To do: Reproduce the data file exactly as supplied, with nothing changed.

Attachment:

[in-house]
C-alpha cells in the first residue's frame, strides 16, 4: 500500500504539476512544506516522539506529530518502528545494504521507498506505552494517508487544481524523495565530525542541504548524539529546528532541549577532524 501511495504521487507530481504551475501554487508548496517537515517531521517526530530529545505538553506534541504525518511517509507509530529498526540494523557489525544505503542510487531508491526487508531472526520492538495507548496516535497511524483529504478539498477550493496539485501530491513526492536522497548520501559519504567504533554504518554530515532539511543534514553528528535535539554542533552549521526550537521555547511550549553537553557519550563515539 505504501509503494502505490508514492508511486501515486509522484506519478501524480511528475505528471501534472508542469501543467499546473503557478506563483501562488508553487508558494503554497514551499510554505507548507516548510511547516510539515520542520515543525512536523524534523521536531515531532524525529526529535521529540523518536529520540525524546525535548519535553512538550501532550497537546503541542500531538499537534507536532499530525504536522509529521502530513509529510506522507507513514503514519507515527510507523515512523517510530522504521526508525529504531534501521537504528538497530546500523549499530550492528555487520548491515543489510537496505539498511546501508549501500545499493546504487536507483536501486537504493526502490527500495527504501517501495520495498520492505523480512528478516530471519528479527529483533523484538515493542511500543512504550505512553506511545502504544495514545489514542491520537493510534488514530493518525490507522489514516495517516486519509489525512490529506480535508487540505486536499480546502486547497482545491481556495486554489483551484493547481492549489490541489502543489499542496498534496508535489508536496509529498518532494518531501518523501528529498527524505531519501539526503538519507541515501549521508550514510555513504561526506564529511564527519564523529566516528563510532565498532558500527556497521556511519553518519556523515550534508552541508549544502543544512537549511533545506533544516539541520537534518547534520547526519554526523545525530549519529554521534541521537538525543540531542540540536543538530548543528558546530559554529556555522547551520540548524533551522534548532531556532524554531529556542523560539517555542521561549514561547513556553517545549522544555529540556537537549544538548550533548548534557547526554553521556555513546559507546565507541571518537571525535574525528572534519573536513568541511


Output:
[in-house]
C-alpha cells in the first residue's frame, strides 16, 4: 500500500504539476512544506516522539506529530518502528545494504521507498506505552494517508487544481524523495565530525542541504548524539529546528532541549577532524 501511495504521487507530481504551475501554487508548496517537515517531521517526530530529545505538553506534541504525518511517509507509530529498526540494523557489525544505503542510487531508491526487508531472526520492538495507548496516535497511524483529504478539498477550493496539485501530491513526492536522497548520501559519504567504533554504518554530515532539511543534514553528528535535539554542533552549521526550537521555547511550549553537553557519550563515539 505504501509503494502505490508514492508511486501515486509522484506519478501524480511528475505528471501534472508542469501543467499546473503557478506563483501562488508553487508558494503554497514551499510554505507548507516548510511547516510539515520542520515543525512536523524534523521536531515531532524525529526529535521529540523518536529520540525524546525535548519535553512538550501532550497537546503541542500531538499537534507536532499530525504536522509529521502530513509529510506522507507513514503514519507515527510507523515512523517510530522504521526508525529504531534501521537504528538497530546500523549499530550492528555487520548491515543489510537496505539498511546501508549501500545499493546504487536507483536501486537504493526502490527500495527504501517501495520495498520492505523480512528478516530471519528479527529483533523484538515493542511500543512504550505512553506511545502504544495514545489514542491520537493510534488514530493518525490507522489514516495517516486519509489525512490529506480535508487540505486536499480546502486547497482545491481556495486554489483551484493547481492549489490541489502543489499542496498534496508535489508536496509529498518532494518531501518523501528529498527524505531519501539526503538519507541515501549521508550514510555513504561526506564529511564527519564523529566516528563510532565498532558500527556497521556511519553518519556523515550534508552541508549544502543544512537549511533545506533544516539541520537534518547534520547526519554526523545525530549519529554521534541521537538525543540531542540540536543538530548543528558546530559554529556555522547551520540548524533551522534548532531556532524554531529556542523560539517555542521561549514561547513556553517545549522544555529540556537537549544538548550533548548534557547526554553521556555513546559507546565507541571518537571525535574525528572534519573536513568541511